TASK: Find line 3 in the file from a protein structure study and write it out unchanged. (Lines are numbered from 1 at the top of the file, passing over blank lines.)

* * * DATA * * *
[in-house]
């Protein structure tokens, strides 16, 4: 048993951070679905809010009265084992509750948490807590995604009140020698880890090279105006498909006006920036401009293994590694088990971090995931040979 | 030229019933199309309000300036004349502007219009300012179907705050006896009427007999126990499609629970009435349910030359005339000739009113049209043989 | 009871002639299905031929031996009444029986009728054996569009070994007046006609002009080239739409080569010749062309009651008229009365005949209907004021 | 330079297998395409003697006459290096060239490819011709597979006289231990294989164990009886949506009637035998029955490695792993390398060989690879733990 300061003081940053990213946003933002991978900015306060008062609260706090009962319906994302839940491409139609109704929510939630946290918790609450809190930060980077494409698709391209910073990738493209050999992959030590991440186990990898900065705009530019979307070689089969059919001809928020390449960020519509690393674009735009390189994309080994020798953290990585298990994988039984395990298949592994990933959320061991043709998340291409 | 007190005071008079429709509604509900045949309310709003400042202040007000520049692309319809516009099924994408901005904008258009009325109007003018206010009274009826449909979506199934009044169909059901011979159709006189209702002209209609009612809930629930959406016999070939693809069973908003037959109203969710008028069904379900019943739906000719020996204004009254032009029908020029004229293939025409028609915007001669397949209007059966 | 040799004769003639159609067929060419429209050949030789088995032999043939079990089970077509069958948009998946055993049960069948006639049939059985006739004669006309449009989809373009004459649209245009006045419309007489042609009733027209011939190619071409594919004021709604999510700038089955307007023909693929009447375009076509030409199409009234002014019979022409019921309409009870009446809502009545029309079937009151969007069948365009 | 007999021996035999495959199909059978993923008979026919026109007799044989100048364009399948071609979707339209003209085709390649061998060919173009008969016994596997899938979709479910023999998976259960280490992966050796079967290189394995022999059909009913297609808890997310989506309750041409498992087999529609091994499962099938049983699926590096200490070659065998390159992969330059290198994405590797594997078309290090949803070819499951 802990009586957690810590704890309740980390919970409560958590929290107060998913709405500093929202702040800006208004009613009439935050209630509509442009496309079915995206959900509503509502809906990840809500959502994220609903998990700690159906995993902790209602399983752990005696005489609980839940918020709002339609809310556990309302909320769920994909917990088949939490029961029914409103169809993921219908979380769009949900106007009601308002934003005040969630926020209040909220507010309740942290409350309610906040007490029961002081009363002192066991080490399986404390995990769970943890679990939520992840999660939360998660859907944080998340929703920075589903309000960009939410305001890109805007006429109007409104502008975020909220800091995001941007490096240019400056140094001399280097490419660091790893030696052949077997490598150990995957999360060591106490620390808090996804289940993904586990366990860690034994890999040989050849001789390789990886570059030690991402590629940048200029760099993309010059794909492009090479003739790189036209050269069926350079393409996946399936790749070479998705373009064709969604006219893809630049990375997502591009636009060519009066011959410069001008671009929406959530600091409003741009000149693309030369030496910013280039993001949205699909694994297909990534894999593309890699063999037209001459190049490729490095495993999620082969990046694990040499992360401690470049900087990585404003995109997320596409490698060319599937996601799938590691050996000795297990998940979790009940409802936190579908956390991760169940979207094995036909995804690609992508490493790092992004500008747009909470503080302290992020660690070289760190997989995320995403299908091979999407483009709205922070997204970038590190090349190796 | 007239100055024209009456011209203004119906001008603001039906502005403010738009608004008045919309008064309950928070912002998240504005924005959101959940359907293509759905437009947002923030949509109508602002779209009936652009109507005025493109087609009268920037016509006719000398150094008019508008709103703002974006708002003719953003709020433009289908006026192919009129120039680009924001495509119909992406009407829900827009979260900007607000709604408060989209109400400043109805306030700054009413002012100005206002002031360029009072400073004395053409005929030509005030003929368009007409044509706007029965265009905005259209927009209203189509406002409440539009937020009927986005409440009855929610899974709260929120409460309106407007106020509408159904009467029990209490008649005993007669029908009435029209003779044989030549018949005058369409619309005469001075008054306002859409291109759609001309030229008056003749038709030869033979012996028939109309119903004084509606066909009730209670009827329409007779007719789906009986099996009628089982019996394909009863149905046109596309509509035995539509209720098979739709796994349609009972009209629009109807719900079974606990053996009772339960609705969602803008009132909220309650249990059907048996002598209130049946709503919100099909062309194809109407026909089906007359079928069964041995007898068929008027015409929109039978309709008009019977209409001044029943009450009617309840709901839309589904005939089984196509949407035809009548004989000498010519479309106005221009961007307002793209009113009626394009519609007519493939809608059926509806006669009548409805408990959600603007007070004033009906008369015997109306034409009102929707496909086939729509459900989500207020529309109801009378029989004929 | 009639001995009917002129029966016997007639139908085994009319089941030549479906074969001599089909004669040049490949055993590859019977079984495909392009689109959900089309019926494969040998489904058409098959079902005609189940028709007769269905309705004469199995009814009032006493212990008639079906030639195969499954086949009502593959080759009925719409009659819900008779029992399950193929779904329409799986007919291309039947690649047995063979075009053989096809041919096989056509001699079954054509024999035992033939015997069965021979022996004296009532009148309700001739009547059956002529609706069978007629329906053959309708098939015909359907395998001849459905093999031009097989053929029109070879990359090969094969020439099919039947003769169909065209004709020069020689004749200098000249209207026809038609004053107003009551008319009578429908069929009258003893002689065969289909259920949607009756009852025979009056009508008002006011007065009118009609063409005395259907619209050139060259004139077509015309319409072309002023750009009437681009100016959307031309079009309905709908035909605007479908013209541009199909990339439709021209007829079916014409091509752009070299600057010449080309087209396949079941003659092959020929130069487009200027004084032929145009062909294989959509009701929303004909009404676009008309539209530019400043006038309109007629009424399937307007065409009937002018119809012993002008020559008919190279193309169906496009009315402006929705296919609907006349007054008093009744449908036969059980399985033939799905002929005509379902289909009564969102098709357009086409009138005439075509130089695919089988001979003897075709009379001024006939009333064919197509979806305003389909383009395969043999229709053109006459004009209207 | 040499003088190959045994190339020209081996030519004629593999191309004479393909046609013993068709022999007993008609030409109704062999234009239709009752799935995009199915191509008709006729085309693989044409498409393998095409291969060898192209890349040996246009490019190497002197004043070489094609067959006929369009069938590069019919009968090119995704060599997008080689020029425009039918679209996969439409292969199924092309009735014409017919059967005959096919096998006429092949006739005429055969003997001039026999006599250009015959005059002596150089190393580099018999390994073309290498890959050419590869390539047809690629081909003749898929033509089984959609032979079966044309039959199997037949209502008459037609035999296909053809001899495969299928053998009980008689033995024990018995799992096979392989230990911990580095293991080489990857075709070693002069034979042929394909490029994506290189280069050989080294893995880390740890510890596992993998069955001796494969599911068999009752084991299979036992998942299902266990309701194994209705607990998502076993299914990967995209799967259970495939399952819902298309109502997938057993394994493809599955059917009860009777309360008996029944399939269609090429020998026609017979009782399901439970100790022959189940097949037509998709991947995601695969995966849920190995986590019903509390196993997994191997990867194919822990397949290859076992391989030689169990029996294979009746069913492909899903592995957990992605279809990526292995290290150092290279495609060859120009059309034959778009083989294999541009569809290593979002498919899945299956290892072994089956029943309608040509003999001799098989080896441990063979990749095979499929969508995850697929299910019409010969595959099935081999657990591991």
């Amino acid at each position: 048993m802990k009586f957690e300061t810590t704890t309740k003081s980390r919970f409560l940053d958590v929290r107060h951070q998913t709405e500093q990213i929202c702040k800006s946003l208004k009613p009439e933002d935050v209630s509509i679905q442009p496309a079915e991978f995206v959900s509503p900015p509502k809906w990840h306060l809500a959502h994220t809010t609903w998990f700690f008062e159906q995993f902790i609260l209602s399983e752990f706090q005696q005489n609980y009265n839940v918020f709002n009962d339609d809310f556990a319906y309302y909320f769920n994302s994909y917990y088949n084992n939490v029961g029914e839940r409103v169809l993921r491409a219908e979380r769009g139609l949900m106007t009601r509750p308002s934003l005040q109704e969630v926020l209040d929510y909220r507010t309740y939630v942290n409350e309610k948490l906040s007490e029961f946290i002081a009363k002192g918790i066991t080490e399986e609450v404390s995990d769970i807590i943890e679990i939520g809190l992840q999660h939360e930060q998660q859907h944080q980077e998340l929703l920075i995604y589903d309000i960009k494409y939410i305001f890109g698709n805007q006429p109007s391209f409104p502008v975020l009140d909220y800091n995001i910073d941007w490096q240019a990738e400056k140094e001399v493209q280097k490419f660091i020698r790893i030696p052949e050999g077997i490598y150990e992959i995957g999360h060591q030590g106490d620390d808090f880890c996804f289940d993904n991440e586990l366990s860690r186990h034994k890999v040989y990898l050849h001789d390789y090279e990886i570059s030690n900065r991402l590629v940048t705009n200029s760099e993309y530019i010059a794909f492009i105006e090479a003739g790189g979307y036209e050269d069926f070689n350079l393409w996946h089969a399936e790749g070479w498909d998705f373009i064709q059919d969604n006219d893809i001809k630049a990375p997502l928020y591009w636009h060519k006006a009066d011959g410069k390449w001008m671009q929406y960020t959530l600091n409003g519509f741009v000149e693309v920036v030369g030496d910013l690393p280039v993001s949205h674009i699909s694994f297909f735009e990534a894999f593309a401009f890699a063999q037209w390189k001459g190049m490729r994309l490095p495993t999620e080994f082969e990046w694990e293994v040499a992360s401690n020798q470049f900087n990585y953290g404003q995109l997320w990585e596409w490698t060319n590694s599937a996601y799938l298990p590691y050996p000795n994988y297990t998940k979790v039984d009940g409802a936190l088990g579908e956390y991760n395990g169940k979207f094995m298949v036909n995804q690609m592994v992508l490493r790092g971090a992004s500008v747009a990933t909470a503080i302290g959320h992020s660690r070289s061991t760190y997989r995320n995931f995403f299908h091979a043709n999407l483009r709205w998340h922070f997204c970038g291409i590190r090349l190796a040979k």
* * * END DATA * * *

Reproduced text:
């Amino acid at each position: 048993m802990k009586f957690e300061t810590t704890t309740k003081s980390r919970f409560l940053d958590v929290r107060h951070q998913t709405e500093q990213i929202c702040k800006s946003l208004k009613p009439e933002d935050v209630s509509i679905q442009p496309a079915e991978f995206v959900s509503p900015p509502k809906w990840h306060l809500a959502h994220t809010t609903w998990f700690f008062e159906q995993f902790i609260l209602s399983e752990f706090q005696q005489n609980y009265n839940v918020f709002n009962d339609d809310f556990a319906y309302y909320f769920n994302s994909y917990y088949n084992n939490v029961g029914e839940r409103v169809l993921r491409a219908e979380r769009g139609l949900m106007t009601r509750p308002s934003l005040q109704e969630v926020l209040d929510y909220r507010t309740y939630v942290n409350e309610k948490l906040s007490e029961f946290i002081a009363k002192g918790i066991t080490e399986e609450v404390s995990d769970i807590i943890e679990i939520g809190l992840q999660h939360e930060q998660q859907h944080q980077e998340l929703l920075i995604y589903d309000i960009k494409y939410i305001f890109g698709n805007q006429p109007s391209f409104p502008v975020l009140d909220y800091n995001i910073d941007w490096q240019a990738e400056k140094e001399v493209q280097k490419f660091i020698r790893i030696p052949e050999g077997i490598y150990e992959i995957g999360h060591q030590g106490d620390d808090f880890c996804f289940d993904n991440e586990l366990s860690r186990h034994k890999v040989y990898l050849h001789d390789y090279e990886i570059s030690n900065r991402l590629v940048t705009n200029s760099e993309y530019i010059a794909f492009i105006e090479a003739g790189g979307y036209e050269d069926f070689n350079l393409w996946h089969a399936e790749g070479w498909d998705f373009i064709q059919d969604n006219d893809i001809k630049a990375p997502l928020y591009w636009h060519k006006a009066d011959g410069k390449w001008m671009q929406y960020t959530l600091n409003g519509f741009v000149e693309v920036v030369g030496d910013l690393p280039v993001s949205h674009i699909s694994f297909f735009e990534a894999f593309a401009f890699a063999q037209w390189k001459g190049m490729r994309l490095p495993t999620e080994f082969e990046w694990e293994v040499a992360s401690n020798q470049f900087n990585y953290g404003q995109l997320w990585e596409w490698t060319n590694s599937a996601y799938l298990p590691y050996p000795n994988y297990t998940k979790v039984d009940g409802a936190l088990g579908e956390y991760n395990g169940k979207f094995m298949v036909n995804q690609m592994v992508l490493r790092g971090a992004s500008v747009a990933t909470a503080i302290g959320h992020s660690r070289s061991t760190y997989r995320n995931f995403f299908h091979a043709n999407l483009r709205w998340h922070f997204c970038g291409i590190r090349l190796a040979k």